Network penetration testing is the most effective way to uncover weaknesses and vulnerabilities in your organization’s network security and incident response protocols. During the test, network penetration testers will simulate an actual cyberattack, the results of which will guide you in shoring up any weaknesses before a real-life attacker exploits them. Businesses should conduct routine network pen tests to stay ahead of emerging threats. After testing, you will receive a run-down of your system’s vulnerabilities and actionable recommendations on improving network security to protect your business for the long term.

What is a Network Penetration Test?

Network pen testing typically takes place in phases:

  1. Planning phase: Your pen testing team will meet with key stakeholders from your organization to determine the scope and objectives of testing. This includes determining testing methods and success metrics.
  2. Scanning phase: Pen testers will use scanning tools to understand how your network responds to attempted intrusions and how effective your current incident response capabilities are.
  3. Access phase: This is where the real fun begins! Pen testers will run a variety of simulated attacks to identify and exploit network vulnerabilities. If the team discovers a vulnerability, they’ll try to maintain access for as long as possible. If an intruder can maintain access for an extended period, that means they have more opportunities to collect sensitive data or sabotage the system.
  4. Analysis phase: This is what you’ve been waiting for – a detailed report from the pen testing team. The report will include a breakdown of the intrusion, a description of vulnerabilities, and strategic recommendations for how to improve network security.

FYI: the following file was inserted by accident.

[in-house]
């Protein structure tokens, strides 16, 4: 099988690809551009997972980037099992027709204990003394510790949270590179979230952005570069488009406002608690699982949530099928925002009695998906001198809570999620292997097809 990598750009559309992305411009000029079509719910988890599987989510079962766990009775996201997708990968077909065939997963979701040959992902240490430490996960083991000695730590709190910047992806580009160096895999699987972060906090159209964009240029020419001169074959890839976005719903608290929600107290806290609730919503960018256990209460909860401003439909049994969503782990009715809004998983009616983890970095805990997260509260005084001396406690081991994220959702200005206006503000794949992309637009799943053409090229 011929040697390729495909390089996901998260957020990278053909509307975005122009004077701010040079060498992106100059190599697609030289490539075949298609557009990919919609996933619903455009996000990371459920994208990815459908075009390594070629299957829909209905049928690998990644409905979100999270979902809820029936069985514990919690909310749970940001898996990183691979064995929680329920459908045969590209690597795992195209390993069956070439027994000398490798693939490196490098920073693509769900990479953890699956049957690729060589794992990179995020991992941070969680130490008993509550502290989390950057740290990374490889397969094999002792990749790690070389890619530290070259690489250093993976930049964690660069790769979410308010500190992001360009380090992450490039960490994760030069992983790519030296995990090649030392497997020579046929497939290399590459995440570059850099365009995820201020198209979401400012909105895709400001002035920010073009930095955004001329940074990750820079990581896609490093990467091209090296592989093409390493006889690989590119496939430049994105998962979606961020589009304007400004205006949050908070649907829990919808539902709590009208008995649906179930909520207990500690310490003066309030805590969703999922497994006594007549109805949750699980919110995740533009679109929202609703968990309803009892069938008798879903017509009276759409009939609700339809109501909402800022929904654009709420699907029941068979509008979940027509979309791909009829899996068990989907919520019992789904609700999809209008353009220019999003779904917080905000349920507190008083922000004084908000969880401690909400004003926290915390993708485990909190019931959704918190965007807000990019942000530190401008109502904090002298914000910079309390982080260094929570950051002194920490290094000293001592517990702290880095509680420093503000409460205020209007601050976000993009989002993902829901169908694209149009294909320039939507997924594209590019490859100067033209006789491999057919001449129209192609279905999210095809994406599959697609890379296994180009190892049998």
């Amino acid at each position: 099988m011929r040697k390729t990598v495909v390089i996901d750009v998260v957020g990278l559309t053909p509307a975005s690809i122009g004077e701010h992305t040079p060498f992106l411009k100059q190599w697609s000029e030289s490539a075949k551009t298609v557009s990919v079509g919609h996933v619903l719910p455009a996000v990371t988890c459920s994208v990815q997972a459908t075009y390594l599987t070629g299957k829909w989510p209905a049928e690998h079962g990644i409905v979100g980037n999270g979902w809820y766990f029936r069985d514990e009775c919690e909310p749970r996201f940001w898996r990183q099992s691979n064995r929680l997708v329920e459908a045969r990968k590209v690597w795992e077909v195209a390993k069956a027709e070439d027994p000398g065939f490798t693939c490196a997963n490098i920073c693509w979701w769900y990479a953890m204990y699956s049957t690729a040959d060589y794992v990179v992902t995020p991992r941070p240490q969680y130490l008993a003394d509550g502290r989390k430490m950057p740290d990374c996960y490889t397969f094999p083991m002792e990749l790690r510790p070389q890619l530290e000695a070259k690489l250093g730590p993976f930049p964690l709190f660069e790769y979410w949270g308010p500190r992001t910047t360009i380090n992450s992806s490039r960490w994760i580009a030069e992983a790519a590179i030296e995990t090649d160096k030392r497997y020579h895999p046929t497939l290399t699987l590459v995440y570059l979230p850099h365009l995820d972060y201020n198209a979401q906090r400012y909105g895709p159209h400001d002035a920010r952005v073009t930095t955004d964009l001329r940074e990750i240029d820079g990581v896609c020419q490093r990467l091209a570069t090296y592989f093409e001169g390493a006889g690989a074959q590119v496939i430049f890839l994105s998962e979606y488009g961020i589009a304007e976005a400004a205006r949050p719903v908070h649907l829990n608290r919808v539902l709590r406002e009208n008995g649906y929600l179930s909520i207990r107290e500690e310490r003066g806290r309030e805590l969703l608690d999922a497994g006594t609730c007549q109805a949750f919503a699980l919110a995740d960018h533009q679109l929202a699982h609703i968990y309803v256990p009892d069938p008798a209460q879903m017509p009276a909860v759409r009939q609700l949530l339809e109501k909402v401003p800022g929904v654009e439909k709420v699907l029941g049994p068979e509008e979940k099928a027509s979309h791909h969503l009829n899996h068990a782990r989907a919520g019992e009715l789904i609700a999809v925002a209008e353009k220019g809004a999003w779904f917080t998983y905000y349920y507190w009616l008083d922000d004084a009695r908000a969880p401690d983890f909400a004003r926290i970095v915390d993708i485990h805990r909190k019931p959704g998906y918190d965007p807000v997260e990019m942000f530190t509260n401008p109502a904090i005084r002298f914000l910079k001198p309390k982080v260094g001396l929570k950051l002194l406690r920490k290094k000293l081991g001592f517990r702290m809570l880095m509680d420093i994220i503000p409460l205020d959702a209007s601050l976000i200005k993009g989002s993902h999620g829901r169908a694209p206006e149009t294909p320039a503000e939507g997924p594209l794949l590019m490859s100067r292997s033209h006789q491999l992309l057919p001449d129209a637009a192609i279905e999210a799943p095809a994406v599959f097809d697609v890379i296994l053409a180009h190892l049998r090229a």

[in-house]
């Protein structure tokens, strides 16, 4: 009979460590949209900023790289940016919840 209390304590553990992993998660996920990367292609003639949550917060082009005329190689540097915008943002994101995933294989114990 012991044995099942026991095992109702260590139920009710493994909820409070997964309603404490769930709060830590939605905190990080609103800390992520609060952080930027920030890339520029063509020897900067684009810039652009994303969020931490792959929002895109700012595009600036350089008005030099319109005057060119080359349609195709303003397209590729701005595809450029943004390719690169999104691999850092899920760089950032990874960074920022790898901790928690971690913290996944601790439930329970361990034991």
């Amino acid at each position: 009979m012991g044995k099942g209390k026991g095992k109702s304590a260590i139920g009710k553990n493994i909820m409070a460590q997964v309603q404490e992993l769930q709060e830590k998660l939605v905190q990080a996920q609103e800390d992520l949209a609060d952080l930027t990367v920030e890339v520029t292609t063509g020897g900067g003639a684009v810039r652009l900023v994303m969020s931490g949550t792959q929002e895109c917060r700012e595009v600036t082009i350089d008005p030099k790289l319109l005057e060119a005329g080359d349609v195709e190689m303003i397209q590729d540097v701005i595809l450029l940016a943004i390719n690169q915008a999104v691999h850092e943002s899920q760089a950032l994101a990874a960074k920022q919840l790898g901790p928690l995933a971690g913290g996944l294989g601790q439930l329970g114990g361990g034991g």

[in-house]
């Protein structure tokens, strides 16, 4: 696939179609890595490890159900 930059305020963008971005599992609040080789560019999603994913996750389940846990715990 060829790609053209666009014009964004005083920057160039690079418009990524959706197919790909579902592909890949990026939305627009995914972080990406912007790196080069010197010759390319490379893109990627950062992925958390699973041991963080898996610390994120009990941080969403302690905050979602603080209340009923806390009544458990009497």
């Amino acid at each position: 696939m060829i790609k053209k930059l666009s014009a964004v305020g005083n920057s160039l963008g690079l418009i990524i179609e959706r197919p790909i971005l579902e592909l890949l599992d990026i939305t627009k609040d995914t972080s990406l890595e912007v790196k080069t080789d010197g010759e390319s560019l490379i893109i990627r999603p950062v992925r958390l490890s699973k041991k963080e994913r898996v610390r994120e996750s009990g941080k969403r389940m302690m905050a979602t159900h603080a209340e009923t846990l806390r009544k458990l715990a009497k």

Types of Network Penetration Tests

Your network pen testing team understands your network, IT infrastructure, and security goals are unique. They’ll work with you to choose the best type of penetration testing for your needs and objectives.

Black box testing

A black box penetration test is the closest you can get to a real-world attack minus the actual cyber attackers. Your pen testing team will approach the test with little to no prior knowledge of your network and attempt to enter it organically, just like a real hacker would. This type of test is quick to run but can sometimes miss certain vulnerabilities since the team has no prior information to work with. Black box testing is popular with businesses that handle extremely sensitive data like financial information or medical records.

White box testing

White box testing is on the opposite end of the spectrum from black box testing. White box pen testers have full access to information regarding your network: source code, credentials, network maps, and more. Your pen testing team will pour over this vast amount of information and pinpoint specific areas of weakness. This type of test is ideal for targeting a particular system with various attack vectors.

Gray box testing

As the name implies, gray box testing lands somewhere between white box testing and black box testing. Unlike black-box tests, gray-box pen testing provides the tester with limited information about the network. This may include things like login credentials, an internal account, or architecture documentation. The idea is to simulate what would happen during an insider attack or an attack where the hacker has access to an employee’s username and password. Gray box tests are targeted and efficient because your pen testing team will spend less time in the information-gathering phase and more time testing the system.

External and internal testing

Regarding cyber attacks, the threat can come from one of two locations: outside attackers or internal attackers. To combat outside threats, the experts recommend external network penetration testing—this style of testing hones in on gaps in your network’s public-facing security controls. Tests typically simulate real-life scenarios where malicious hackers try to sniff out vulnerabilities in your network security.

Insider threats are just as dangerous as unknown attackers. These actors can be malicious, like a disgruntled former employee, or simply the result of carelessness or human error. Pen testing companies use internal network penetration testing to determine what someone within your internal network could access or exploit.

Benefits of Network Penetration Testing

Identification of vulnerabilities and weaknesses in security controls